Beneficiaries are routinely rectified for continued eligibility every few months to determine that they are still unable to meet their needs Residual welfare is mostly carried out by governments using tax funds. It is criticized for being too rigid. Critics say it can create a barrier for those who seek assistance due to the numerous eligibility criteria, which often causes clients to produce a variety of supporting documents and cause clients to forgo assistance even when the need is persistent due to the routine recertification processes. Beneficiaries in residual programs also carry stigma as they are often regarded as failures, labeled lazy, lacking in morals and dishonest and are often accused of making bad decisions and of needing constant monitoring because of their untrustworthiness.

Sociology and Economics for Social Work

Module 1 Introduction to Sociology

1.1 Introduction
In the family of social sciences, Sociology is comparatively a new entrant. But because of its dealing with social problems, social relationships and social interactions the importance of the study of this subject has considerably increased. It has considerably developed in methodology, scope and approach. Sociology is the systematic study of social behavior and human groups. It focuses primarily on the influence of social relationships upon people’s attitudes and behavior and on how societies are established and change. Sociology emerged at the end of the 19th century through the work of sociologists such as Augste Comte, Max Weber, Émile Durkheim, Georg Simmel, Robert E. Park and Albion Small. According to Jonathan H. Turner 1982, Max Weber defines sociology, as a “science, which aims at the interpretative understanding of social behaviour in order to gain an explanation of its causes, its course and its effects”.


The term sociology is a combination of two words. The first part of the term is a Latin, socius- that may variously mean society, association, togetherness or companionship. The other word, logos, is of Greek origin and the term is generally understood as study or science. Thus, the etymological, literal definition of sociology is that it is the word or speaking about society. A simple definition here is that it is the study of society and culture. Sociology is the study of man’s behavior in groups or of the interaction among human beings of social relationships and the processes by which human group activity takes place. Sociology can be defined as, “the systematic study of human society”. More technically, sociology is the analysis of the structure of social relationships as constituted by social interaction. Auguste Comte (1798-1857) the French philosopher and sociologist is considered as the ‘Father of Sociology’ Sociology is being defined differently by sociologists

Auguste Comte defines Sociology “as the science of social phenomena subject to natural and invariable laws, the discovery of which is the object of investigation." According to L.F. Ward, “Sociology is the science of society or of social phenomena”. George Simmel opines that it is a subject which studies human inter-relationship. According to W.F. Ogburn, Sociology is a body of learning about Society. It is a description of of ways to make society better. It is social ethics, a social philosophy. Generally, however, it is defined as a science of society Max Weber has viewed sociology as “Science which attempts the interpretative understanding of social action”. From all these definitions it becomes clear that sociology is concerned with social relationships and studies society, human interactions, inter-personal and intra-personal relations. It tries to study scientifically social institutions, organizations and systems.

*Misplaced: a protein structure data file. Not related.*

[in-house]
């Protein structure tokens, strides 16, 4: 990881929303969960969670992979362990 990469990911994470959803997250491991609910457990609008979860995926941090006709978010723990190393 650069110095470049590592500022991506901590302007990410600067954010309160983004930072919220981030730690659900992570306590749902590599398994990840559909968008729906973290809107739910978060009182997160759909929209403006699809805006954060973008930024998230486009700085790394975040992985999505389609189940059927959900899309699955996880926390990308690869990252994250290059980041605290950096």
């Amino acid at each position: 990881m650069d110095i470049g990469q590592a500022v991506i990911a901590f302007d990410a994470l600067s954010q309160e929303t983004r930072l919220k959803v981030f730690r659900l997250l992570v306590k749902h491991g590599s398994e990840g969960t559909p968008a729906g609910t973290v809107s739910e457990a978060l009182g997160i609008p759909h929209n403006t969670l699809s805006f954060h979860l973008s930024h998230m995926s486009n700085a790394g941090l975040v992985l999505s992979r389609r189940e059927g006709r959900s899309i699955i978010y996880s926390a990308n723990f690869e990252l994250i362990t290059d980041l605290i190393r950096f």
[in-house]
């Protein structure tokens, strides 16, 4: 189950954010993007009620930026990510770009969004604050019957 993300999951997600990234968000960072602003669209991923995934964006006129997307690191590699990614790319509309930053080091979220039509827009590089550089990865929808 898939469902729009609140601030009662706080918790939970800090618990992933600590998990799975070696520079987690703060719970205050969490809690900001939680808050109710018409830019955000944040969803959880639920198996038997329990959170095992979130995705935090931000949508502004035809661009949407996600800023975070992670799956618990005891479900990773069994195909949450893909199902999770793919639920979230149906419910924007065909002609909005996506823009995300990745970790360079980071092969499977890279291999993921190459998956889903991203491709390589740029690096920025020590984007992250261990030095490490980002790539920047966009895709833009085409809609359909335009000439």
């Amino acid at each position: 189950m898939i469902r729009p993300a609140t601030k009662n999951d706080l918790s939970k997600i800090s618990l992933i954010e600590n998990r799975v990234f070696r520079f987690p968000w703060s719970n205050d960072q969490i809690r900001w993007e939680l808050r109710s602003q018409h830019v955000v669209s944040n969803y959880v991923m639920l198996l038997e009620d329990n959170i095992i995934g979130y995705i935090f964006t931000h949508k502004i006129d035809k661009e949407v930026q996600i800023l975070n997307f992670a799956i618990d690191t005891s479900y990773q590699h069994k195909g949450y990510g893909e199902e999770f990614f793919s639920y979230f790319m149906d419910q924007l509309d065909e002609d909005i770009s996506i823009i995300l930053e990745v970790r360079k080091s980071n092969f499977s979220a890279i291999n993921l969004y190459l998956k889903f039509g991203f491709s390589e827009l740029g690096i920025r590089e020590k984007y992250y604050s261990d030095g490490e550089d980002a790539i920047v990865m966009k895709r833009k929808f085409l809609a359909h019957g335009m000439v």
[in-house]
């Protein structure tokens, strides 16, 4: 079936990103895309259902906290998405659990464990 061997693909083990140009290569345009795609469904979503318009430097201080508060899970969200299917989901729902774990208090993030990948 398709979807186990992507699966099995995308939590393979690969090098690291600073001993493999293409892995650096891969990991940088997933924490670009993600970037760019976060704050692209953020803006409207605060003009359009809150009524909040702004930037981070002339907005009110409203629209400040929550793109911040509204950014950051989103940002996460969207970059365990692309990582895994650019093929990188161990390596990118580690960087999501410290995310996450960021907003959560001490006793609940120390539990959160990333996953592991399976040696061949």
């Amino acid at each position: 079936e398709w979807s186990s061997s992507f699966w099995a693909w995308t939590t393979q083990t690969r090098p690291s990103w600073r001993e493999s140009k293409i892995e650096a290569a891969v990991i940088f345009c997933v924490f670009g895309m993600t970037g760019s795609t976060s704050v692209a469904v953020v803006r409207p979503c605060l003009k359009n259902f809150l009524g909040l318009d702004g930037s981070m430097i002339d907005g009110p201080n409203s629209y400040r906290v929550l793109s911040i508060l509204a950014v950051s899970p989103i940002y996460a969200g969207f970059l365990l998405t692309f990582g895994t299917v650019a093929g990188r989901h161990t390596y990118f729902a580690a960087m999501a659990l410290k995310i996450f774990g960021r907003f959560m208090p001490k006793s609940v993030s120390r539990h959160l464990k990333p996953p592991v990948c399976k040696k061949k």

To summarise this section, therefore:

Sociology is a social science concerned with the study of human social relationships and the various ways these relationships are patterned in terms of social groups, organisations and societies.

Development of Sociology

Sociology is a relatively new academic discipline among other social sciences including economics, political science, anthropology, history, and psychology. The ideas behind it, however, have a long history and can trace their origins to a mixture of common human knowledge and philosophy. Auguste Comte coined the word 'sociology' in his “Positive Philosophy” published in 1838. He believed that a science of sociology should be based on systematic observation and classification, not on authority and speculation. This was a relatively new idea at that time. Herbert Spencer in England published his Principles of Sociology in 1876. He applied the theory of organic evolution to human society and developed a grand theory of social evolution. Lester F Ward, an American published his Dynamic Sociology in 1883 calling for social progress through intelligent social action which sociologists should guide. All these founders of sociology were basically social philosophers.